Early morning pu’u

In Hawaii, a pu’u is a hill. These are old cinder cones that dot the landscape from the coast to the top of Mauna Loa and Mauna Kea.

Along Old Saddle Road, the land and it’s pu’us are grass-covered. This pastureland is cattle, horse, and sheep country, with a lot of goats thrown in for good measure. The land is steep and and rough and the grass varied, but the rainfall is heavy enough that there’s a lot of it.

Old Saddle Road is one of my favorite drives on the island, particularly in the early morning (above) and late afternoon (below).

Posted in response to Friendly Friday challenge theme of ‘Splendour in the Grass.’ See more responses here.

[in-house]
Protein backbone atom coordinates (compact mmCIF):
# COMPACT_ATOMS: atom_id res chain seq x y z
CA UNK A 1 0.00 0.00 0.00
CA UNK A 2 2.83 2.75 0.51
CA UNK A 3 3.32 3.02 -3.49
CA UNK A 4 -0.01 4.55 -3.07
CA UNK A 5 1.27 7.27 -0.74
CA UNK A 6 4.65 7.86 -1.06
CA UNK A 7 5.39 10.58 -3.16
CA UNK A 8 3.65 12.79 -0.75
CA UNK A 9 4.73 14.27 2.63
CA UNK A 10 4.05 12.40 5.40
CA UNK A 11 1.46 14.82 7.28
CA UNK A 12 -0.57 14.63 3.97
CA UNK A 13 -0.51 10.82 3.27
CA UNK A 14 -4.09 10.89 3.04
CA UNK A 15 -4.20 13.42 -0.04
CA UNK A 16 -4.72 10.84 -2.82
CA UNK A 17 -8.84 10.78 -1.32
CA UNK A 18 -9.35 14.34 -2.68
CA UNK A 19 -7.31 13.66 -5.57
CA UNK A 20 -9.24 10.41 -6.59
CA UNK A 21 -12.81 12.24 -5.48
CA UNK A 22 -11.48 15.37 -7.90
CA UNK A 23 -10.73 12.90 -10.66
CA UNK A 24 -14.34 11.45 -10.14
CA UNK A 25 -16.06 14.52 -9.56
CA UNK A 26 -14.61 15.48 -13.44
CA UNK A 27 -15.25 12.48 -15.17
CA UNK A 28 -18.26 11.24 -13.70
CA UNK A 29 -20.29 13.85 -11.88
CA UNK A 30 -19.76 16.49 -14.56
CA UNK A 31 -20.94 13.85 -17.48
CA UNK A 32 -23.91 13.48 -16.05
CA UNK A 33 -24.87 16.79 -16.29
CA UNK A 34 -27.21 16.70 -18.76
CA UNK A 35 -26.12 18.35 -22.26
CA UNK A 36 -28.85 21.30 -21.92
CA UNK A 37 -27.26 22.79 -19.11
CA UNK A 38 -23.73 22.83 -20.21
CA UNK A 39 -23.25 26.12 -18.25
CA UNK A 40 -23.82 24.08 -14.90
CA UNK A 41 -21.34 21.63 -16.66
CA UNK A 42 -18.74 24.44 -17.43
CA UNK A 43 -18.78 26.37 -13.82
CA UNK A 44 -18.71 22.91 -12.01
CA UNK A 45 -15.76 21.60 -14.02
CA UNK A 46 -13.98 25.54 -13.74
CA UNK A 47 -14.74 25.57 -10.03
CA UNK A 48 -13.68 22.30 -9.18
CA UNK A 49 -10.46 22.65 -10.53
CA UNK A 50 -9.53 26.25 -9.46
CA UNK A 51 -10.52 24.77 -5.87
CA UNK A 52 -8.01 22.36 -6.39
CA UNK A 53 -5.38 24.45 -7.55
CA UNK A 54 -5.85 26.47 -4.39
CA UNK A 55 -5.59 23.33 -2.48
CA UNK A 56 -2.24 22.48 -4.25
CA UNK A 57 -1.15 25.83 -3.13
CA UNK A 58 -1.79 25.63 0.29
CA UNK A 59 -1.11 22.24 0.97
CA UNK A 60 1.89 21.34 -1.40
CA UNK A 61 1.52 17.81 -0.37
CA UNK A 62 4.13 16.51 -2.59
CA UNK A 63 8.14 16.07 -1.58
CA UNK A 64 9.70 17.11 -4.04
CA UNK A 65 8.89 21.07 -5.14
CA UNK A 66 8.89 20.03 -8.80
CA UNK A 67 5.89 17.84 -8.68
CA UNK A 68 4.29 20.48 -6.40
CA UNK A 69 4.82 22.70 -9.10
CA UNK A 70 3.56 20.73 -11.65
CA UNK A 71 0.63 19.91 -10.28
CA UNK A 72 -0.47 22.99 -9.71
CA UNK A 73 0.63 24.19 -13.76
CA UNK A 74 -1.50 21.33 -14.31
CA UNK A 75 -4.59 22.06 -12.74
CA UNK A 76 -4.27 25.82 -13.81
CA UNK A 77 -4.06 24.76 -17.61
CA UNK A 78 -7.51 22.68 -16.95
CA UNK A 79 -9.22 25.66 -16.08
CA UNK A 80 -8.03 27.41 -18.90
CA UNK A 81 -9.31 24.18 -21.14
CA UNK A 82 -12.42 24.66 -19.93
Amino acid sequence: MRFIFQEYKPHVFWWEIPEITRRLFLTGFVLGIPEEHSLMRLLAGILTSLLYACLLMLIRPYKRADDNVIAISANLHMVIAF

11 thoughts on “Early morning pu’u

  1. Forestwood

    Quite a stunning landscape, Graham. In some ways it reminds me of the Faroe Islands, with its absence of trees. The grasses are a magnificent golden colour which equals great photography! Well done!

    Liked by 1 person

    Reply
    1. Graham Post author

      There used to be a lot more trees. Early settlers did some clearing, which escalated as the population grew, and the sandalwood forest were basically clearcut for trade. There are still heavily wooded areas, mostly on the east side where there’s more rain.

      Like

      Reply

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